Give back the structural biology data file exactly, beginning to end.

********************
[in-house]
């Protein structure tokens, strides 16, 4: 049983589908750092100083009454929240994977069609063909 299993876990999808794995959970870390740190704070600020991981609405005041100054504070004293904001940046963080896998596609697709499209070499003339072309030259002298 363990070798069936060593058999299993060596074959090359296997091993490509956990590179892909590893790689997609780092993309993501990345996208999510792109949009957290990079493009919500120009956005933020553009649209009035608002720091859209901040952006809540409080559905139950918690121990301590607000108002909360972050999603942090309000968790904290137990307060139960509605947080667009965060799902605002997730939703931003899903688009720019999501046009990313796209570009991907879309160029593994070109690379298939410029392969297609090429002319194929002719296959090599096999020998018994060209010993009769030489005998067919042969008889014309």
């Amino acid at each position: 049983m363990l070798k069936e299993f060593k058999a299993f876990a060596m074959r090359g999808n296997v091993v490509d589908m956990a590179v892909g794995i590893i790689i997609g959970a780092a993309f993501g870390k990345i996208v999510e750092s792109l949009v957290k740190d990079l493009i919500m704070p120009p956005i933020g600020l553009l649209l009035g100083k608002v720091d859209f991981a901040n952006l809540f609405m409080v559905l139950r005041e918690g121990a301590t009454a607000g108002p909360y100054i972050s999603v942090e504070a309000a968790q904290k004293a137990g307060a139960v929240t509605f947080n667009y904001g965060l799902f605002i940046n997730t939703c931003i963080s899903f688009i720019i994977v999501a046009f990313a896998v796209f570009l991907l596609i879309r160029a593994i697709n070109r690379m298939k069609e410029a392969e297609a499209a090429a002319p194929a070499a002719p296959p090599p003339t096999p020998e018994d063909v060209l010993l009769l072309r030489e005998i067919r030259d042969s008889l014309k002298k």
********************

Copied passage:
[in-house]
């Protein structure tokens, strides 16, 4: 049983589908750092100083009454929240994977069609063909 299993876990999808794995959970870390740190704070600020991981609405005041100054504070004293904001940046963080896998596609697709499209070499003339072309030259002298 363990070798069936060593058999299993060596074959090359296997091993490509956990590179892909590893790689997609780092993309993501990345996208999510792109949009957290990079493009919500120009956005933020553009649209009035608002720091859209901040952006809540409080559905139950918690121990301590607000108002909360972050999603942090309000968790904290137990307060139960509605947080667009965060799902605002997730939703931003899903688009720019999501046009990313796209570009991907879309160029593994070109690379298939410029392969297609090429002319194929002719296959090599096999020998018994060209010993009769030489005998067919042969008889014309």
């Amino acid at each position: 049983m363990l070798k069936e299993f060593k058999a299993f876990a060596m074959r090359g999808n296997v091993v490509d589908m956990a590179v892909g794995i590893i790689i997609g959970a780092a993309f993501g870390k990345i996208v999510e750092s792109l949009v957290k740190d990079l493009i919500m704070p120009p956005i933020g600020l553009l649209l009035g100083k608002v720091d859209f991981a901040n952006l809540f609405m409080v559905l139950r005041e918690g121990a301590t009454a607000g108002p909360y100054i972050s999603v942090e504070a309000a968790q904290k004293a137990g307060a139960v929240t509605f947080n667009y904001g965060l799902f605002i940046n997730t939703c931003i963080s899903f688009i720019i994977v999501a046009f990313a896998v796209f570009l991907l596609i879309r160029a593994i697709n070109r690379m298939k069609e410029a392969e297609a499209a090429a002319p194929a070499a002719p296959p090599p003339t096999p020998e018994d063909v060209l010993l009769l072309r030489e005998i067919r030259d042969s008889l014309k002298k």